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Epilepsy: New Leaps for Ancient Disease

By Olivia Stovicek

Epilepsy, or the condition of having recurrent, unprovoked seizures, is among the world’s oldest and most difficult to treat diseases (1). Documentation of epilepsy’s signs and symptoms goes back nearly 4500 years, and it is the fourth most common neurological disorder in the U.S., with approximately 4% of people in the U.S. and worldwide developing epilepsy in their lifetimes (2, 3). Nevertheless, almost a third of patients have seizures that cannot be controlled with existing antiseizure medication, and for nearly two-thirds of patients, their epilepsy has no known cause (3, 4). Recent research has highlighted how focusing on networks—both networks of genes within cells and networks of cells within the brain—may finally enable the next leaps in the field.

          Epilepsy is really many diseases rather than one; there are nearly forty known forms of epilepsy, each with distinct symptoms and treatments (5). Some of these, such as Dravet syndrome, are typically caused by mutations in a single gene. In Dravet syndrome, that means mutations in the gene for an important sodium channel, a protein that allows sodium ions to cross a cell’s membrane and helps determine the cell’s electrical behavior (4). This is unusual, however. Most epilepsy symptoms are determined by not one but many genes, often in interaction with environmental factors. Even epilepsies acquired after stroke or infection often have genetic contributions (4).

Since the first gene associated with epilepsy was identified in 1990, it has become increasingly clear that most forms of epilepsy without known cause are likely to have a genetic basis (4,6). Most individuals’ specific mutations are rare, however, and many epilepsies have highly complex genetic contributions (6). A useful way to unravel the interactions between different gene mutations—to go beyond knowing what mutations are involved and start figuring out what they do, how all their effects combine to cause epileptic seizures—is to think about them as being part of a network, and to use computational models to look at how that network works.

          A good example of how networks of genes have been explored to learn about the effects of combinations of mutations is a paper by Tara Klassen, Jeffrey Noebels, and colleagues at the Baylor College of Medicine, in which they sequenced more than half of all known ion channel genes for almost 300 people with and without epilepsy.6, Ion channel genes are the largest one group of genes implicated in causing epilepsy (6, 7). Yet computational modeling the researchers did based on this sequencing indicated that whether people with mutations in ion channel genes have epilepsy, and what kind, depends not on how many of these mutations they have, but the particular pattern of them, how they each contribute to the overall network regulating the electrical properties of the cell (7). As we learn more about these patterns, modeling the effects of each mutation will become increasingly helpful for predicting whether a person’s particular combination of mutations will lead to epilepsy, how severe that epilepsy will be, and what drugs to treat it with (6).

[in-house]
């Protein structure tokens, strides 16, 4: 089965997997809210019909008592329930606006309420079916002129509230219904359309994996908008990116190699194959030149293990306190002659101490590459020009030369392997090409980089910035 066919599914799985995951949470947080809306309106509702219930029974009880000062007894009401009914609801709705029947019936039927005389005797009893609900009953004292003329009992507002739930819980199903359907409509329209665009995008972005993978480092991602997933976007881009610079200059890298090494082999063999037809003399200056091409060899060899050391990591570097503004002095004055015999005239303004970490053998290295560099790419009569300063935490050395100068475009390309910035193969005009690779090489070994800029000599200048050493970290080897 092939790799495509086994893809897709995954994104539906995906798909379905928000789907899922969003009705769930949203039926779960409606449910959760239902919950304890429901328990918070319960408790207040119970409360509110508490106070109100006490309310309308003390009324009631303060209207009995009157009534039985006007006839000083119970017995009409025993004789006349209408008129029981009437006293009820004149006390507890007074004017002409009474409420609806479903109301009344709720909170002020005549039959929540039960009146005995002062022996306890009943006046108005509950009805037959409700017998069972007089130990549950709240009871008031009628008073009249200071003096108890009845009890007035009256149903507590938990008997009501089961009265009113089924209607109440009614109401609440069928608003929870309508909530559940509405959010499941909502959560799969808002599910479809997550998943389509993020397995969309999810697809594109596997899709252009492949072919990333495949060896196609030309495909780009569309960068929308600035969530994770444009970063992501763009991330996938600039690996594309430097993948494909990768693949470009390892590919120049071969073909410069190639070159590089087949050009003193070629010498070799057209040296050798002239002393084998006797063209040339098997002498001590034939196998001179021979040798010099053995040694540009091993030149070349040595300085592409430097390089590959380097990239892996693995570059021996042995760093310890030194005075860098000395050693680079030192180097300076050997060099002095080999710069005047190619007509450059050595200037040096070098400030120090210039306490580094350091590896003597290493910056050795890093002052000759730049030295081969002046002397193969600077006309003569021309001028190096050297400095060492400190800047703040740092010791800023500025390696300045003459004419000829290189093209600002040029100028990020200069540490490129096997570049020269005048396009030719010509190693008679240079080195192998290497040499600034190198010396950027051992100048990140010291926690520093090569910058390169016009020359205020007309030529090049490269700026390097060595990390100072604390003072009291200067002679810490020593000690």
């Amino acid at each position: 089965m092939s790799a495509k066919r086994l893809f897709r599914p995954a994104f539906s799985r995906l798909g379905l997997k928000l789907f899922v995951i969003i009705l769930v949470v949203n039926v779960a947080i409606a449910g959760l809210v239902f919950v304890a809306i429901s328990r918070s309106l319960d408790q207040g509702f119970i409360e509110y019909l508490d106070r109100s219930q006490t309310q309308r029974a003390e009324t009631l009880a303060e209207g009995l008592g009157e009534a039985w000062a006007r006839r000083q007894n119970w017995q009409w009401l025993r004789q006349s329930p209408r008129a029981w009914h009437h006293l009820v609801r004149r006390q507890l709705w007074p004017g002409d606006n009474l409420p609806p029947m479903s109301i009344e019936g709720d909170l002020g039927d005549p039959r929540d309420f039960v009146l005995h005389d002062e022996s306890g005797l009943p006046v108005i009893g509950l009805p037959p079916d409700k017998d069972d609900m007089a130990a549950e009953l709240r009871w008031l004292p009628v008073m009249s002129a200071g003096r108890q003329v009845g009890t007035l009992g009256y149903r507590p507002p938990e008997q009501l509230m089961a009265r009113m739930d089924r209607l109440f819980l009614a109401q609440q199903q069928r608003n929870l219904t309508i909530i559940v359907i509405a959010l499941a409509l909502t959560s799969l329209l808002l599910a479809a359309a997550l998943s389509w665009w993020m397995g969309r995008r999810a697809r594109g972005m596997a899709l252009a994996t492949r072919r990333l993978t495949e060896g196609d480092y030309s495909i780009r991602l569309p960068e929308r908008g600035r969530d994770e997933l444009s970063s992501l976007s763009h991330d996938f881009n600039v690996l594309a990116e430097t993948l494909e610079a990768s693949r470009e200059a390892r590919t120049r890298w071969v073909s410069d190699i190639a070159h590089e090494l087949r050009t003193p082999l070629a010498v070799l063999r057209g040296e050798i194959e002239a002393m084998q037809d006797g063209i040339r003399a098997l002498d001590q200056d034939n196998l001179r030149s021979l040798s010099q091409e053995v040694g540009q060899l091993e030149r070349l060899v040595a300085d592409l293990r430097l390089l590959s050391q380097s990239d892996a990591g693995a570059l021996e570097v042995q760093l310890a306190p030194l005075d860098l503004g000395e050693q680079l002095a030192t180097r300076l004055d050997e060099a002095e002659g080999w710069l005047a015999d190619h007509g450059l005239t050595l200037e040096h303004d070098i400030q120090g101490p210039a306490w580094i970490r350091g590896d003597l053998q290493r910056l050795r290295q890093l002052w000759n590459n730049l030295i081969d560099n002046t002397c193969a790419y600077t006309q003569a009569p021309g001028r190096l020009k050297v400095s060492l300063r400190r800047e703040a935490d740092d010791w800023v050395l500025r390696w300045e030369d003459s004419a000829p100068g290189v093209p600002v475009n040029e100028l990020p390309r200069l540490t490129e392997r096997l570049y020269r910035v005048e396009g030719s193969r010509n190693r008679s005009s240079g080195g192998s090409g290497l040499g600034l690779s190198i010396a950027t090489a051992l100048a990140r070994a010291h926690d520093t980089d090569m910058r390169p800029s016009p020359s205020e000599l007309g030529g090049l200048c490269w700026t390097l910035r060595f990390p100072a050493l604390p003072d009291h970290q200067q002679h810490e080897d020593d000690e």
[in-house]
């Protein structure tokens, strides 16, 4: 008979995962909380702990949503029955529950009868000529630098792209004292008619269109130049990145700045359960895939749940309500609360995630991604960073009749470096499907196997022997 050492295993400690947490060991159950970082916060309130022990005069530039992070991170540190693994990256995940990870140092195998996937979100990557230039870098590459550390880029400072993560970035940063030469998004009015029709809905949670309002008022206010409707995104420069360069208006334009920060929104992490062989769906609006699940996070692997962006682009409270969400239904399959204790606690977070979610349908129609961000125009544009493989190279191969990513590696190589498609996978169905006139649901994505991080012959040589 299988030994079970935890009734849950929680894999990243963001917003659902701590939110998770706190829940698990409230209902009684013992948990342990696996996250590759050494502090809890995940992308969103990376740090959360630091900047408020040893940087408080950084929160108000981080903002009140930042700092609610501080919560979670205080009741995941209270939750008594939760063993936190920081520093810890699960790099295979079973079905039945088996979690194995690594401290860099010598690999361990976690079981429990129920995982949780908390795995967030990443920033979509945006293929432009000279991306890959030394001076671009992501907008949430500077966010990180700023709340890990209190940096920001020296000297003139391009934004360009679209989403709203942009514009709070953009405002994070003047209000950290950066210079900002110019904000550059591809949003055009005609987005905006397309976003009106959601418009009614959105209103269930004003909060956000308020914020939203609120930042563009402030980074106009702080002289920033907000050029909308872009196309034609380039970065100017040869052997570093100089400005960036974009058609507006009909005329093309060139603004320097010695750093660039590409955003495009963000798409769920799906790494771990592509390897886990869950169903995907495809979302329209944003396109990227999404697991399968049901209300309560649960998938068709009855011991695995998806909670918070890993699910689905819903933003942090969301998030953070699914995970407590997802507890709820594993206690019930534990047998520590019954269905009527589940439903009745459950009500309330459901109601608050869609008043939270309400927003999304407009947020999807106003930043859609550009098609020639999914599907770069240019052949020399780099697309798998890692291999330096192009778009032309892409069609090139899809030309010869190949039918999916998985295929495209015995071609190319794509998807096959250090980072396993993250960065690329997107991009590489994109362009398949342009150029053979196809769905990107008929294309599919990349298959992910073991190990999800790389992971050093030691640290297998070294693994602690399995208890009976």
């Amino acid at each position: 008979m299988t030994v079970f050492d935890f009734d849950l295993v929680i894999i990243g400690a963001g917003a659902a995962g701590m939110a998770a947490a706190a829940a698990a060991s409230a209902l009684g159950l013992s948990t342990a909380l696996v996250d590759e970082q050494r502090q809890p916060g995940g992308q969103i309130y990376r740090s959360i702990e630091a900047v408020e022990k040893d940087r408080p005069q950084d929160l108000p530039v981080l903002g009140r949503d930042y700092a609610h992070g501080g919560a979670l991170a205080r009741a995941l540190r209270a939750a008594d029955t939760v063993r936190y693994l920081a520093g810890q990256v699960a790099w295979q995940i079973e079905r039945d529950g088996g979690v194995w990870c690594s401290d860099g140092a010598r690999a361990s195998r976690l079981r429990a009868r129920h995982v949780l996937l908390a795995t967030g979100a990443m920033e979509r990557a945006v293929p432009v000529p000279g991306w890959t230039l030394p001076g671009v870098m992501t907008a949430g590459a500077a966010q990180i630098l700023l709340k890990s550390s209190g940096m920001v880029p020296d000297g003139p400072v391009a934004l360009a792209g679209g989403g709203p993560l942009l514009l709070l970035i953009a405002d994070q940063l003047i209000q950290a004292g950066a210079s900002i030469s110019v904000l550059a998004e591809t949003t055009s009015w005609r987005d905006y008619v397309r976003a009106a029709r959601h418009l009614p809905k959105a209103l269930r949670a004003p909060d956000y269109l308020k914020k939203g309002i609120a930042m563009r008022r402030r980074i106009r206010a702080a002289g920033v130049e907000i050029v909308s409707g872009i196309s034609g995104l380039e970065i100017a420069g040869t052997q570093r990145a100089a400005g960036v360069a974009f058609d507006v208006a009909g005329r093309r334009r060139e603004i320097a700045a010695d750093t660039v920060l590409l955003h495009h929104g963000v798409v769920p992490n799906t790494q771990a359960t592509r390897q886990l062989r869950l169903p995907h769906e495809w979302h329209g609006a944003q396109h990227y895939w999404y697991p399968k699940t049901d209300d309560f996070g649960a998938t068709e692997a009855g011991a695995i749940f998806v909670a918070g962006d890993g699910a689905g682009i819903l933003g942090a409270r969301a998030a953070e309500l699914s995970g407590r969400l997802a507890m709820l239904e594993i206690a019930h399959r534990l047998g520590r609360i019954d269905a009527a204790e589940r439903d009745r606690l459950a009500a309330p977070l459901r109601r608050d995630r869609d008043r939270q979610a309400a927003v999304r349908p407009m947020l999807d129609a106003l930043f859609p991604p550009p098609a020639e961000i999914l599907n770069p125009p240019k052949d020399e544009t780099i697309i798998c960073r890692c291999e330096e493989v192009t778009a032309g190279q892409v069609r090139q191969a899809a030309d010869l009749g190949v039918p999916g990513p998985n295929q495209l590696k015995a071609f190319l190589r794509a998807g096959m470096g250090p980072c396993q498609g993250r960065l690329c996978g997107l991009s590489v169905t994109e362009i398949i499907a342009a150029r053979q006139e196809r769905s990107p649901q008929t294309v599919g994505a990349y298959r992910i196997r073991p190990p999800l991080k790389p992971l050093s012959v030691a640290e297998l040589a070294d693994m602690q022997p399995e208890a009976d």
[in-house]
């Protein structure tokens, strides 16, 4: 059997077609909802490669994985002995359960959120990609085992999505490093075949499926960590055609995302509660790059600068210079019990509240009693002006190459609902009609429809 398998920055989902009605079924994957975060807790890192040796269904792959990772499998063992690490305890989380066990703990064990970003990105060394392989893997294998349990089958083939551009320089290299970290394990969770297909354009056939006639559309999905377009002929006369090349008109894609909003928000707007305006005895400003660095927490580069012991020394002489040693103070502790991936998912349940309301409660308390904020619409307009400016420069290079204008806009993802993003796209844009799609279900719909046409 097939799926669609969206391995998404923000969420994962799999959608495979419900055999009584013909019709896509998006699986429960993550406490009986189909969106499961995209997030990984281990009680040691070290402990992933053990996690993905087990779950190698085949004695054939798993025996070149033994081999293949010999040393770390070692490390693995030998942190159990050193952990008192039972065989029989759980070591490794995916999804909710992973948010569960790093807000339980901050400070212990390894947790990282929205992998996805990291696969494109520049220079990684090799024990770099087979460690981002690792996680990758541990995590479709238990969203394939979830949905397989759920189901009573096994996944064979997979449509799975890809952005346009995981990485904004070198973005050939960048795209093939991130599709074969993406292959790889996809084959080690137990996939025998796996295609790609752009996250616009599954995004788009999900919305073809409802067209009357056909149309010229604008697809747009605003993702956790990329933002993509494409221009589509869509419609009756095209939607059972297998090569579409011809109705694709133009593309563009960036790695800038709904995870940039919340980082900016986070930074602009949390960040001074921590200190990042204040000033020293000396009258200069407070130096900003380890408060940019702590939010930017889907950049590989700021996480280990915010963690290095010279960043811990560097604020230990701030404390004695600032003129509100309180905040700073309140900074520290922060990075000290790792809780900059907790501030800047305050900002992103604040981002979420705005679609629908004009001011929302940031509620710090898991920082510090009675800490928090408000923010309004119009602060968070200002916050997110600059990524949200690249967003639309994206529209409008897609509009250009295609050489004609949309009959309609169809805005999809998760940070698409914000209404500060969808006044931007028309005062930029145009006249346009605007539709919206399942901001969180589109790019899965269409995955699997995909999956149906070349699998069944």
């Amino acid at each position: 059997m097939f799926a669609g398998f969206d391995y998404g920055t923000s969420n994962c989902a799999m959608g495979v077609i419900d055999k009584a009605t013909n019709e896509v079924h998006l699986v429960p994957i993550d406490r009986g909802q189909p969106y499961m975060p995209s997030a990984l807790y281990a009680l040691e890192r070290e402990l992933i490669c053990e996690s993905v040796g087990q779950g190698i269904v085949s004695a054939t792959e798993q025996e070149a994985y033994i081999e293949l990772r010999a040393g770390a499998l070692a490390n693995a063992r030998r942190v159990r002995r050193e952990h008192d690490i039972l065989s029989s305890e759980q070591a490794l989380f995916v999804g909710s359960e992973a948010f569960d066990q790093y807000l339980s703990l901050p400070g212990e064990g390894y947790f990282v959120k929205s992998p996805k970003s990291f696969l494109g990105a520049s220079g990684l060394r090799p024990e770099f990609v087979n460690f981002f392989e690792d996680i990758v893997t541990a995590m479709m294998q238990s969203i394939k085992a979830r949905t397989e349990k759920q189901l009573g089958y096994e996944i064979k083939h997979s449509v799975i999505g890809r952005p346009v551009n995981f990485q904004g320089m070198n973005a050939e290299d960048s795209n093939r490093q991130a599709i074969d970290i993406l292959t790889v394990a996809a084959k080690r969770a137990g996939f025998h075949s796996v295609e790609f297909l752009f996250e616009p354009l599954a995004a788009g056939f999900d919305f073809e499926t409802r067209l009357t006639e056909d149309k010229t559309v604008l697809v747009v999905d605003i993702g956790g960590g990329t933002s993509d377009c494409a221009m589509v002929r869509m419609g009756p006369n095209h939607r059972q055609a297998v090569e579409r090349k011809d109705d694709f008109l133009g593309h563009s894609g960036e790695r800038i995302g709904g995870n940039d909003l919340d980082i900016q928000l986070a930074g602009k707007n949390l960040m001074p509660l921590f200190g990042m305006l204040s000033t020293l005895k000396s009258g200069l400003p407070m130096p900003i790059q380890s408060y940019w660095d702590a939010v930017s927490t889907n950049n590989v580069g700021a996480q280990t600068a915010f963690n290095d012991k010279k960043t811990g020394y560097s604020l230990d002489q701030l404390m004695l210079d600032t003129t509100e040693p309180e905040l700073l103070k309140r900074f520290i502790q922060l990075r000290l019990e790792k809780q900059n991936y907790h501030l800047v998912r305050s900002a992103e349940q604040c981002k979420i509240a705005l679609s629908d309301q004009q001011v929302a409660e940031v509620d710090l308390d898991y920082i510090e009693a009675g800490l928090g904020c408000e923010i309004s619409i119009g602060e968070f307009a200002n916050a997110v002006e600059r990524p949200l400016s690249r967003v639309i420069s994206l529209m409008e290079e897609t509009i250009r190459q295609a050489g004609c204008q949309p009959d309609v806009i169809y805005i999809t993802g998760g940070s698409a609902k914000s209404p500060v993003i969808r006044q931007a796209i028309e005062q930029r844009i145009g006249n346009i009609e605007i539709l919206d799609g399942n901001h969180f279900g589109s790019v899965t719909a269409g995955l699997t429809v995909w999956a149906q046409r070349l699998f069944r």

Networks aren’t only important in epilepsy research for understanding how genes interact; they’re important for looking at neuron activity, too. Epilepsy is now understood as a “network disease,” with seizures that originate in one part of the brain (the “seizure onset zone”) occurring and spreading because of the interaction of neurons from the seizure onset zone with neurons in other parts of the brain (8). Improving our understanding of the network of interactions between neurons during seizures might make it possible to predict seizures better, or even to prevent them by altering the network (9). For example, if a particular brain region was found to control other parts of the brain in an epileptic network, perhaps it would be possible to implant a device that would stimulate that brain region to regulate seizure activity (8).

          Some work, like a 2017 study from Christian Geier and Klaus Lehnertz, has sought to learn which parts of the brain are important in epileptic networks at what times (8). Geier and Lehnertz recorded brain activity for 17 patients for several days straight. Then they used that data to construct networks of epileptic brain interactions. The nodes in the network were locations on the brain, based on where the electrodes tracking brain activity had been placed, and whether nodes were linked was determined by a mathematical analysis of the extent to which activity at one node was dependent on activity at the other. The researchers analyzed which nodes or brain regions were most important, measured by how strongly a node interacted with other nodes and whether it acted as a bridge to connect many other pairs of nodes. They found that the importance of different brain regions in an epileptic network varies over time, largely in ways directed by the body’s daily rhythms. A key implication of these findings is that the seizure onset zone—often considered the most important part of the epileptic network—is not always the most important, and that other parts of the brain should be explored in looking to treat seizures.